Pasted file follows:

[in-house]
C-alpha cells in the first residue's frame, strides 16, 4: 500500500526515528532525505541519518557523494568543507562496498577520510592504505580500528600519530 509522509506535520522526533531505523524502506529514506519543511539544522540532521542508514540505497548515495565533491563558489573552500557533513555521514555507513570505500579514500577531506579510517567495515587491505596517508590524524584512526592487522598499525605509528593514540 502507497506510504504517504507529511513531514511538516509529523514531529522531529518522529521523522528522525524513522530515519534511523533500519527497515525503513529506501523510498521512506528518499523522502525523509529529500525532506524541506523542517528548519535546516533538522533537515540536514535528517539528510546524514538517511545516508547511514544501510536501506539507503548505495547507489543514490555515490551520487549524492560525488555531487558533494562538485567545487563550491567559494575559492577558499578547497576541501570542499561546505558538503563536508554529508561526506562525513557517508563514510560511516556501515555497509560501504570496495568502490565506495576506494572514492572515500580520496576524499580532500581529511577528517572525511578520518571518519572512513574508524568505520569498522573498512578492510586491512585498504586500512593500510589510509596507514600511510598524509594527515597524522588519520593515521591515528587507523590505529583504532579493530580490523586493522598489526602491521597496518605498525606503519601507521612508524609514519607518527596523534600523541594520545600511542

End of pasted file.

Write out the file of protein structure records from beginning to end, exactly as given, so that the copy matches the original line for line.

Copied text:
[in-house]
C-alpha cells in the first residue's frame, strides 16, 4: 500500500526515528532525505541519518557523494568543507562496498577520510592504505580500528600519530 509522509506535520522526533531505523524502506529514506519543511539544522540532521542508514540505497548515495565533491563558489573552500557533513555521514555507513570505500579514500577531506579510517567495515587491505596517508590524524584512526592487522598499525605509528593514540 502507497506510504504517504507529511513531514511538516509529523514531529522531529518522529521523522528522525524513522530515519534511523533500519527497515525503513529506501523510498521512506528518499523522502525523509529529500525532506524541506523542517528548519535546516533538522533537515540536514535528517539528510546524514538517511545516508547511514544501510536501506539507503548505495547507489543514490555515490551520487549524492560525488555531487558533494562538485567545487563550491567559494575559492577558499578547497576541501570542499561546505558538503563536508554529508561526506562525513557517508563514510560511516556501515555497509560501504570496495568502490565506495576506494572514492572515500580520496576524499580532500581529511577528517572525511578520518571518519572512513574508524568505520569498522573498512578492510586491512585498504586500512593500510589510509596507514600511510598524509594527515597524522588519520593515521591515528587507523590505529583504532579493530580490523586493522598489526602491521597496518605498525606503519601507521612508524609514519607518527596523534600523541594520545600511542